Sustainable Coffee: Roastery 7
In our fifth on-location interview, we met with Alan Krohnke, co-owner and co-founder of Roastery 7, a sustainable coffee roaster and wholesaler located in Brooklyn Center, MN. Roastery 7 is a business with an ecological mission: make a big environmental impact with a tiny carbon footprint. In the cozy office of Roastery 7, it's easy to forget you are in an industrial park, as you get lost in the stories of small farms in global communities and the rich, colorful world of coffee.
Alan is passionate about all aspects of coffee - from how it is grown to how it is roasted. In the two hours we spent at Roastery 7, he generously shared his time and knowledge. With energetic proficiency, Alan bustled about greeting employees and making a fresh batch of brewed coffee, as he discussed the history of Roastery 7. Alan and his partners established the business in 2005. "I started as an IT guy for another roasting company and got the coffee bug - got the coffee in my veins - and I couldn't get out of it," he joked.
As he poured freshly brewed coffee in our cups, Alan explained the coffee we were drinking was special, even for the specialty coffee industry. "These are coffee beans from Jorge Perez within the Adiesto Cooperative from Guatemala," Alan stated. "Usually at a fair trade cooperative, they'll blend the different farmers' coffees together to make the lot. But they kept his beans separate because of the outstanding quality." As Alan spoke, it became clear that he cares deeply about the lives of those who produce coffee around the globe, and he kindly shared their stories as he described the complicated coffee process.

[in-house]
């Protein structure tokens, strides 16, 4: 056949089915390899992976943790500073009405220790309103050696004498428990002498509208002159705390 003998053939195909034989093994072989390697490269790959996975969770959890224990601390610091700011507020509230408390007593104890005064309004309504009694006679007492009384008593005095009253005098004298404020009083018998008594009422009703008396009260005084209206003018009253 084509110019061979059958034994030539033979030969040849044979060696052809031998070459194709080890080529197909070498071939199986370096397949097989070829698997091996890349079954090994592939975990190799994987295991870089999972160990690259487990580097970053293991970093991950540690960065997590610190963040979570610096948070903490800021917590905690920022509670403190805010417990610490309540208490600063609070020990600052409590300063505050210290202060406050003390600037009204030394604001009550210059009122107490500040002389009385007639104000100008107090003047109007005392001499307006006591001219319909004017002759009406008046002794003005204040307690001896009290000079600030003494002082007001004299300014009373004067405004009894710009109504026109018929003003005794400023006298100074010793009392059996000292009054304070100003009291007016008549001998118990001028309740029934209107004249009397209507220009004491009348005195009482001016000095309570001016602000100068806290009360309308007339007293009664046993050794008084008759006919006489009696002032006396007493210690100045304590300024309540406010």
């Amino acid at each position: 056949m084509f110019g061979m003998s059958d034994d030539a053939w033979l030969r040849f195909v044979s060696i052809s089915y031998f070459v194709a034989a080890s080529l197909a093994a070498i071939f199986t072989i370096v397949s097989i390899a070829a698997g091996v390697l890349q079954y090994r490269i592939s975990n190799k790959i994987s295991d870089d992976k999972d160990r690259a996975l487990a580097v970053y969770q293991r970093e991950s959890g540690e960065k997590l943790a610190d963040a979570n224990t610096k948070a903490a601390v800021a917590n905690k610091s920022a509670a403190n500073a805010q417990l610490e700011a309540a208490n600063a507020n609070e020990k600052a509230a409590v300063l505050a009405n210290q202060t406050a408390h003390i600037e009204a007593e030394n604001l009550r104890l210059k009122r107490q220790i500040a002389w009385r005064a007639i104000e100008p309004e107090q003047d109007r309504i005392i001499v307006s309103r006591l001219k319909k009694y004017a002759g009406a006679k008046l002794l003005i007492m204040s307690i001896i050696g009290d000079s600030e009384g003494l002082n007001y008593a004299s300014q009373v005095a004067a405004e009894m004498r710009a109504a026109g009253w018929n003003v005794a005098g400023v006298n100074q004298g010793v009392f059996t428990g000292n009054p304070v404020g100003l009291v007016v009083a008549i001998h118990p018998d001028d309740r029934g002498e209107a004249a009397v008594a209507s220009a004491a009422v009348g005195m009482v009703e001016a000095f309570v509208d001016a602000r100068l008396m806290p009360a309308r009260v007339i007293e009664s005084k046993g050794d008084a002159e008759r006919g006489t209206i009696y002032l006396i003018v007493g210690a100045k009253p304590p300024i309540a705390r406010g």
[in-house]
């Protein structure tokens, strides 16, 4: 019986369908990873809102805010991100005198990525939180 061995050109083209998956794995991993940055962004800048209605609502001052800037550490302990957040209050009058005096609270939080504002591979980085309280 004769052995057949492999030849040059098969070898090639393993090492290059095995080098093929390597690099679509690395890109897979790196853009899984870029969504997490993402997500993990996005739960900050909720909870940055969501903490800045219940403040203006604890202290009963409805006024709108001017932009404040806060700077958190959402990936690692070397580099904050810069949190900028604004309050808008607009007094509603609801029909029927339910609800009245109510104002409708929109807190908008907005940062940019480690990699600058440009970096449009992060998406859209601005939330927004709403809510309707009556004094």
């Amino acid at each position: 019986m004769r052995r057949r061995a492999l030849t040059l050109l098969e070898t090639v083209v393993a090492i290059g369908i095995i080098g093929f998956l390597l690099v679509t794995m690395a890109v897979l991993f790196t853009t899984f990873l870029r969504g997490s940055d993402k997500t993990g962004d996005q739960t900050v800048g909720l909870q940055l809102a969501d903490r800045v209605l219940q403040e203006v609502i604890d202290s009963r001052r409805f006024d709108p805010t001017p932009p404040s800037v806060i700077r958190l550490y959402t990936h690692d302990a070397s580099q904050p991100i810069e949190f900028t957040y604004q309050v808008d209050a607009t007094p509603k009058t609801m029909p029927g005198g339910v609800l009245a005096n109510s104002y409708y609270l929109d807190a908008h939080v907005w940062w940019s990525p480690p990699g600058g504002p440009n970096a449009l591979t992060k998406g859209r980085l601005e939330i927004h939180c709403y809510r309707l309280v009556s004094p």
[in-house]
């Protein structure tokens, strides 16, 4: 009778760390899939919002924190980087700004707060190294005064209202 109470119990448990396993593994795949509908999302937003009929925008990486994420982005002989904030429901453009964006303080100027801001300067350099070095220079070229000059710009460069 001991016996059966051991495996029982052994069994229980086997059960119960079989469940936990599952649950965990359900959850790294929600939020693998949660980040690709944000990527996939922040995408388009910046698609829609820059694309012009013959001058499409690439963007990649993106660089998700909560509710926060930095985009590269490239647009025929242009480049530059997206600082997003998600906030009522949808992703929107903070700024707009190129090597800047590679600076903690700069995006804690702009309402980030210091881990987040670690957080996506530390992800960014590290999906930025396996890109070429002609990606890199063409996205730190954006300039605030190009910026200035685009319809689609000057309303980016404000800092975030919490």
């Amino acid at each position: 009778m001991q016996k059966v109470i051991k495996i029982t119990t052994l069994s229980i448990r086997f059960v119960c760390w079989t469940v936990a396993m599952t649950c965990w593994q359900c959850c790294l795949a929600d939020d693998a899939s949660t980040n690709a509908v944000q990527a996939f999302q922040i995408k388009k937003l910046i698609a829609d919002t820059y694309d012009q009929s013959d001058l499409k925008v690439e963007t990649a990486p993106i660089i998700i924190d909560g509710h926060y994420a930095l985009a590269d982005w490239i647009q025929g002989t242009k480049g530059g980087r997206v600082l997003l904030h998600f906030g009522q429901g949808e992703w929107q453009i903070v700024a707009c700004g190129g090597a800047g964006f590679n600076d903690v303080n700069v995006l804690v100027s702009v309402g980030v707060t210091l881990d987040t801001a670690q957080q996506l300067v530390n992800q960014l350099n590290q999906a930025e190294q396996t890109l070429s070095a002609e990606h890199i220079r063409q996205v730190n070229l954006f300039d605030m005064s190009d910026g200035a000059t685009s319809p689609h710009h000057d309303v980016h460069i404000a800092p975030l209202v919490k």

Growing coffee is a huge investment, and organizations that support fair trade are essential for small coffee farmers in developing countries. Illustrating that point, Alan stated that coffee trees take 3 to 5 years to produce an exportable amount of coffee. Once the trees produce fruit, the seeds (or beans, as we know them) need to come out, which requires a lengthy drying process. In addition, much of the work is done by hand. "It's incredibly labor intensive," Alan expressed. "It takes a lot of time, capital, skill and knowledge to do all of this."
Standing next to the mountain of jute-bagged beans from all over the world, I was struck by the magnitude of this endeavor. "The coffee from Central America arriving right now (in June), were probably picked in March or April," Alan described. "Through all of the processing and transport time, it's just arriving now." More than three months later, the beans are finally ready for the roasting process at Roastery 7.
The large-scale roasting process is fascinating. Alan explained the beans that come in are naturally green in color; they turn brown through the roasting process. In a giant roaster, averaging temperatures of about 475 degrees, the beans are roasted for 13 to 15 minutes, depending on the type of roast. Light roasts spend less time roasting, while dark roasts spend more time roasting.